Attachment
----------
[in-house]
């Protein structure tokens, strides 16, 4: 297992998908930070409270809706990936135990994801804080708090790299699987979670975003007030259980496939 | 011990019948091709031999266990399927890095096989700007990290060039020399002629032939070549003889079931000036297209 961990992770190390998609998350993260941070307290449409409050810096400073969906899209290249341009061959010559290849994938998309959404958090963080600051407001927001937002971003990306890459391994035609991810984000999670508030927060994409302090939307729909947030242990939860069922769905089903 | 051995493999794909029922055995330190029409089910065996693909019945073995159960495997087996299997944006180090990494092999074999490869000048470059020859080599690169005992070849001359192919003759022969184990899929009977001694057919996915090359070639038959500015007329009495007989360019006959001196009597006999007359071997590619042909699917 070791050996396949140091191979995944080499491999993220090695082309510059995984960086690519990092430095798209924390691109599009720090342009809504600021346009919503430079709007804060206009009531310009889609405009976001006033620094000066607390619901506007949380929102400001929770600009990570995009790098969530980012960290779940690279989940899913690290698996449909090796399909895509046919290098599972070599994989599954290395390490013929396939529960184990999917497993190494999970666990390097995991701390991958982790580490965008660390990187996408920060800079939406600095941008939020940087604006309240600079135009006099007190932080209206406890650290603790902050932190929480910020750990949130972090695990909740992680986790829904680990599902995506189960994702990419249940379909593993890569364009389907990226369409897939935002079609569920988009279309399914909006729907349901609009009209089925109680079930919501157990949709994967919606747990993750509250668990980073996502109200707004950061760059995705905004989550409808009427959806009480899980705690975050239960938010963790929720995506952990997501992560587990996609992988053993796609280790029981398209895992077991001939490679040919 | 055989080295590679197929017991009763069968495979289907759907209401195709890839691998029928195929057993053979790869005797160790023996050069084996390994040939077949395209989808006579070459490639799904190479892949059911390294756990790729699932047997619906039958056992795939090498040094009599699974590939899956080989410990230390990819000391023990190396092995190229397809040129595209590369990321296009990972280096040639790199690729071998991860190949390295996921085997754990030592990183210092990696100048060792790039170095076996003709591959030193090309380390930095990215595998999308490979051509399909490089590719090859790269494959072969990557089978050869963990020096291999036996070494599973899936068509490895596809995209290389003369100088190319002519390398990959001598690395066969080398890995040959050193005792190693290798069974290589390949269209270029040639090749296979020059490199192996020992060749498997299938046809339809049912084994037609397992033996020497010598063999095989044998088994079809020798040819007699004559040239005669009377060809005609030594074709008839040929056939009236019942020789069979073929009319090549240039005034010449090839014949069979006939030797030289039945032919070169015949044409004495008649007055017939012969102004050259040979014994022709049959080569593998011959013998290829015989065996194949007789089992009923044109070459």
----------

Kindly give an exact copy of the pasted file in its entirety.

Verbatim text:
[in-house]
């Protein structure tokens, strides 16, 4: 297992998908930070409270809706990936135990994801804080708090790299699987979670975003007030259980496939 | 011990019948091709031999266990399927890095096989700007990290060039020399002629032939070549003889079931000036297209 961990992770190390998609998350993260941070307290449409409050810096400073969906899209290249341009061959010559290849994938998309959404958090963080600051407001927001937002971003990306890459391994035609991810984000999670508030927060994409302090939307729909947030242990939860069922769905089903 | 051995493999794909029922055995330190029409089910065996693909019945073995159960495997087996299997944006180090990494092999074999490869000048470059020859080599690169005992070849001359192919003759022969184990899929009977001694057919996915090359070639038959500015007329009495007989360019006959001196009597006999007359071997590619042909699917 070791050996396949140091191979995944080499491999993220090695082309510059995984960086690519990092430095798209924390691109599009720090342009809504600021346009919503430079709007804060206009009531310009889609405009976001006033620094000066607390619901506007949380929102400001929770600009990570995009790098969530980012960290779940690279989940899913690290698996449909090796399909895509046919290098599972070599994989599954290395390490013929396939529960184990999917497993190494999970666990390097995991701390991958982790580490965008660390990187996408920060800079939406600095941008939020940087604006309240600079135009006099007190932080209206406890650290603790902050932190929480910020750990949130972090695990909740992680986790829904680990599902995506189960994702990419249940379909593993890569364009389907990226369409897939935002079609569920988009279309399914909006729907349901609009009209089925109680079930919501157990949709994967919606747990993750509250668990980073996502109200707004950061760059995705905004989550409808009427959806009480899980705690975050239960938010963790929720995506952990997501992560587990996609992988053993796609280790029981398209895992077991001939490679040919 | 055989080295590679197929017991009763069968495979289907759907209401195709890839691998029928195929057993053979790869005797160790023996050069084996390994040939077949395209989808006579070459490639799904190479892949059911390294756990790729699932047997619906039958056992795939090498040094009599699974590939899956080989410990230390990819000391023990190396092995190229397809040129595209590369990321296009990972280096040639790199690729071998991860190949390295996921085997754990030592990183210092990696100048060792790039170095076996003709591959030193090309380390930095990215595998999308490979051509399909490089590719090859790269494959072969990557089978050869963990020096291999036996070494599973899936068509490895596809995209290389003369100088190319002519390398990959001598690395066969080398890995040959050193005792190693290798069974290589390949269209270029040639090749296979020059490199192996020992060749498997299938046809339809049912084994037609397992033996020497010598063999095989044998088994079809020798040819007699004559040239005669009377060809005609030594074709008839040929056939009236019942020789069979073929009319090549240039005034010449090839014949069979006939030797030289039945032919070169015949044409004495008649007055017939012969102004050259040979014994022709049959080569593998011959013998290829015989065996194949007789089992009923044109070459």